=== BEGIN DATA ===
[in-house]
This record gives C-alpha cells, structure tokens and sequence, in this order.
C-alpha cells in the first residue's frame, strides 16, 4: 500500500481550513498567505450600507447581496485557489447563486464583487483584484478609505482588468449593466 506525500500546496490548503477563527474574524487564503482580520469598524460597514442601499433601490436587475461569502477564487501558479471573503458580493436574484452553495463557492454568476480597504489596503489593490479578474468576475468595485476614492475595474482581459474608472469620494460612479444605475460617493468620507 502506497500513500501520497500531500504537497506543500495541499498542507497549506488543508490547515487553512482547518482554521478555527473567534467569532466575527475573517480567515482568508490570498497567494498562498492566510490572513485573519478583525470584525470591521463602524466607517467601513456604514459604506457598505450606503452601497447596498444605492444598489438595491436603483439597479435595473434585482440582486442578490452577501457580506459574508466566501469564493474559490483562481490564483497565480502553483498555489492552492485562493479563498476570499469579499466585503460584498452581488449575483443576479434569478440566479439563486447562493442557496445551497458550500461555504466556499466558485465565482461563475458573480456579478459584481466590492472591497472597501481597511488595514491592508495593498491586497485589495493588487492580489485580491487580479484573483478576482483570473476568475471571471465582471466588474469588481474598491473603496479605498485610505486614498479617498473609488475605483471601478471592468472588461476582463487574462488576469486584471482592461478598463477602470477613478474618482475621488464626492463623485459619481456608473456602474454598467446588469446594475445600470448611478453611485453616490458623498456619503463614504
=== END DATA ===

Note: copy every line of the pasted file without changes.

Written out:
[in-house]
This record gives C-alpha cells, structure tokens and sequence, in this order.
C-alpha cells in the first residue's frame, strides 16, 4: 500500500481550513498567505450600507447581496485557489447563486464583487483584484478609505482588468449593466 506525500500546496490548503477563527474574524487564503482580520469598524460597514442601499433601490436587475461569502477564487501558479471573503458580493436574484452553495463557492454568476480597504489596503489593490479578474468576475468595485476614492475595474482581459474608472469620494460612479444605475460617493468620507 502506497500513500501520497500531500504537497506543500495541499498542507497549506488543508490547515487553512482547518482554521478555527473567534467569532466575527475573517480567515482568508490570498497567494498562498492566510490572513485573519478583525470584525470591521463602524466607517467601513456604514459604506457598505450606503452601497447596498444605492444598489438595491436603483439597479435595473434585482440582486442578490452577501457580506459574508466566501469564493474559490483562481490564483497565480502553483498555489492552492485562493479563498476570499469579499466585503460584498452581488449575483443576479434569478440566479439563486447562493442557496445551497458550500461555504466556499466558485465565482461563475458573480456579478459584481466590492472591497472597501481597511488595514491592508495593498491586497485589495493588487492580489485580491487580479484573483478576482483570473476568475471571471465582471466588474469588481474598491473603496479605498485610505486614498479617498473609488475605483471601478471592468472588461476582463487574462488576469486584471482592461478598463477602470477613478474618482475621488464626492463623485459619481456608473456602474454598467446588469446594475445600470448611478453611485453616490458623498456619503463614504